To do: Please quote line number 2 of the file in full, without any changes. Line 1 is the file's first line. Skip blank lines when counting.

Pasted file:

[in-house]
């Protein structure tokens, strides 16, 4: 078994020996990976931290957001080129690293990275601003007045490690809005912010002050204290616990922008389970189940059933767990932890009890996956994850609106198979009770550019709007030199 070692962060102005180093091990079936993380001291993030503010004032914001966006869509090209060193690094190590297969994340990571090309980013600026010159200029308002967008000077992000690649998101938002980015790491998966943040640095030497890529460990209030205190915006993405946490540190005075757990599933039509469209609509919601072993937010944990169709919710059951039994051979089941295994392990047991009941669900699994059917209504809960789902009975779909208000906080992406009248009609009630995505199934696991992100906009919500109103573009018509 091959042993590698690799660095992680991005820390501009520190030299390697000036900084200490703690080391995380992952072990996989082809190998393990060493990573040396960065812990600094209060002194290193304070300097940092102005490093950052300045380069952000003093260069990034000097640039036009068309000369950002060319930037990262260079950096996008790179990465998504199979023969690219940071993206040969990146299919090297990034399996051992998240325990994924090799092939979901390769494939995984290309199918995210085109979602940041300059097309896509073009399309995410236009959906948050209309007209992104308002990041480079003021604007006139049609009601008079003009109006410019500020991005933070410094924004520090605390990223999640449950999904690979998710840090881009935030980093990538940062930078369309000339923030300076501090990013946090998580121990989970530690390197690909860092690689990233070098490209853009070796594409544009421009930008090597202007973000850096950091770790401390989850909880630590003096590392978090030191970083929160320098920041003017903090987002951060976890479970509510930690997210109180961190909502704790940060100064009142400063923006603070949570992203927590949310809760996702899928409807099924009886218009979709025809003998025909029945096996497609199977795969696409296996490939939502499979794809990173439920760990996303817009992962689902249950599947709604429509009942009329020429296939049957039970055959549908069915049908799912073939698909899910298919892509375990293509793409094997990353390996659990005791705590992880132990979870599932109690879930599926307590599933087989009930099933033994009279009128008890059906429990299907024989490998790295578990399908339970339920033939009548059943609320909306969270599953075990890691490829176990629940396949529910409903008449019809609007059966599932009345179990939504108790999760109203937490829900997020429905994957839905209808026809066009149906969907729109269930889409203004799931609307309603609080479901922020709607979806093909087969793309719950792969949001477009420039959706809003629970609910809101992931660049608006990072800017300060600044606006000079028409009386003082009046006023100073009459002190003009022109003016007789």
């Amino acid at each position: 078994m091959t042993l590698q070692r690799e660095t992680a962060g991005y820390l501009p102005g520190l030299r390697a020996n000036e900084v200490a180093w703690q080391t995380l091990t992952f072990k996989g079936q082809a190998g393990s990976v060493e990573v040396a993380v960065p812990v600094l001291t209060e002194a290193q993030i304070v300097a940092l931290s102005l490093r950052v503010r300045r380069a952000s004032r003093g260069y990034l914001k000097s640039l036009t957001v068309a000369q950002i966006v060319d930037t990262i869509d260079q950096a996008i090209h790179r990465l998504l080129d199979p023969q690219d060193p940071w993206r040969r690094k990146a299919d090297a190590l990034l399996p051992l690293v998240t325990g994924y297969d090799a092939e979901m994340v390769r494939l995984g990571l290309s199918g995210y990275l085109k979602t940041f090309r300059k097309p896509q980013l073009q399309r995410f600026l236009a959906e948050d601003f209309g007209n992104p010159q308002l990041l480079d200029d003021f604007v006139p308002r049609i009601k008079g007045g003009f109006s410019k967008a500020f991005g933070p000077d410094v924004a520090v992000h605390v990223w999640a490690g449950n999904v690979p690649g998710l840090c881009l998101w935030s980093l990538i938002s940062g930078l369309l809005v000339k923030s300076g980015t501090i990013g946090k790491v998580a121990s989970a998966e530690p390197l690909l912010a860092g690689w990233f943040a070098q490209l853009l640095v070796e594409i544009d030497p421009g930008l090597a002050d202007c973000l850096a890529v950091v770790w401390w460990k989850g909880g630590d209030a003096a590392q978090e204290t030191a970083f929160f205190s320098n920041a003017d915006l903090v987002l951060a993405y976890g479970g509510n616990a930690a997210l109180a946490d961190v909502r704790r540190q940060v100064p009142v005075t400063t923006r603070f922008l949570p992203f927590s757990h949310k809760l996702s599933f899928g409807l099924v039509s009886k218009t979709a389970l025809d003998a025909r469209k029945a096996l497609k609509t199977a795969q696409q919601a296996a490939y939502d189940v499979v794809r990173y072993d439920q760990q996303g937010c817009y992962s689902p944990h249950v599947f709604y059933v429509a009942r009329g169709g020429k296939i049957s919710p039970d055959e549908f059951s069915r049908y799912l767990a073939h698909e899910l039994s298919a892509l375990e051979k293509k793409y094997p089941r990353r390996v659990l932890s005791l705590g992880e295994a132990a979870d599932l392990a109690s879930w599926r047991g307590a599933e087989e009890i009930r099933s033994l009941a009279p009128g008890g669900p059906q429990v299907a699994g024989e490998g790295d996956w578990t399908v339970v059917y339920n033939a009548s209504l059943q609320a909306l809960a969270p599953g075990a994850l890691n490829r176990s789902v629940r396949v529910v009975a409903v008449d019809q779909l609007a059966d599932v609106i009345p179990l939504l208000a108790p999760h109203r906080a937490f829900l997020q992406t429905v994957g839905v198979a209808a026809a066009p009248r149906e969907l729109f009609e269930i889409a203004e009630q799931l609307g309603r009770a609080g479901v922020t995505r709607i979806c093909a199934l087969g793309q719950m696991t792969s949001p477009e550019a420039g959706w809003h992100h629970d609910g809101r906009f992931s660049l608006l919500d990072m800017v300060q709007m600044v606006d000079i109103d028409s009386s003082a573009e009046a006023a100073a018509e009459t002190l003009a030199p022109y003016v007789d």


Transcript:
């Protein structure tokens, strides 16, 4: 078994020996990976931290957001080129690293990275601003007045490690809005912010002050204290616990922008389970189940059933767990932890009890996956994850609106198979009770550019709007030199 070692962060102005180093091990079936993380001291993030503010004032914001966006869509090209060193690094190590297969994340990571090309980013600026010159200029308002967008000077992000690649998101938002980015790491998966943040640095030497890529460990209030205190915006993405946490540190005075757990599933039509469209609509919601072993937010944990169709919710059951039994051979089941295994392990047991009941669900699994059917209504809960789902009975779909208000906080992406009248009609009630995505199934696991992100906009919500109103573009018509 091959042993590698690799660095992680991005820390501009520190030299390697000036900084200490703690080391995380992952072990996989082809190998393990060493990573040396960065812990600094209060002194290193304070300097940092102005490093950052300045380069952000003093260069990034000097640039036009068309000369950002060319930037990262260079950096996008790179990465998504199979023969690219940071993206040969990146299919090297990034399996051992998240325990994924090799092939979901390769494939995984290309199918995210085109979602940041300059097309896509073009399309995410236009959906948050209309007209992104308002990041480079003021604007006139049609009601008079003009109006410019500020991005933070410094924004520090605390990223999640449950999904690979998710840090881009935030980093990538940062930078369309000339923030300076501090990013946090998580121990989970530690390197690909860092690689990233070098490209853009070796594409544009421009930008090597202007973000850096950091770790401390989850909880630590003096590392978090030191970083929160320098920041003017903090987002951060976890479970509510930690997210109180961190909502704790940060100064009142400063923006603070949570992203927590949310809760996702899928409807099924009886218009979709025809003998025909029945096996497609199977795969696409296996490939939502499979794809990173439920760990996303817009992962689902249950599947709604429509009942009329020429296939049957039970055959549908069915049908799912073939698909899910298919892509375990293509793409094997990353390996659990005791705590992880132990979870599932109690879930599926307590599933087989009930099933033994009279009128008890059906429990299907024989490998790295578990399908339970339920033939009548059943609320909306969270599953075990890691490829176990629940396949529910409903008449019809609007059966599932009345179990939504108790999760109203937490829900997020429905994957839905209808026809066009149906969907729109269930889409203004799931609307309603609080479901922020709607979806093909087969793309719950792969949001477009420039959706809003629970609910809101992931660049608006990072800017300060600044606006000079028409009386003082009046006023100073009459002190003009022109003016007789």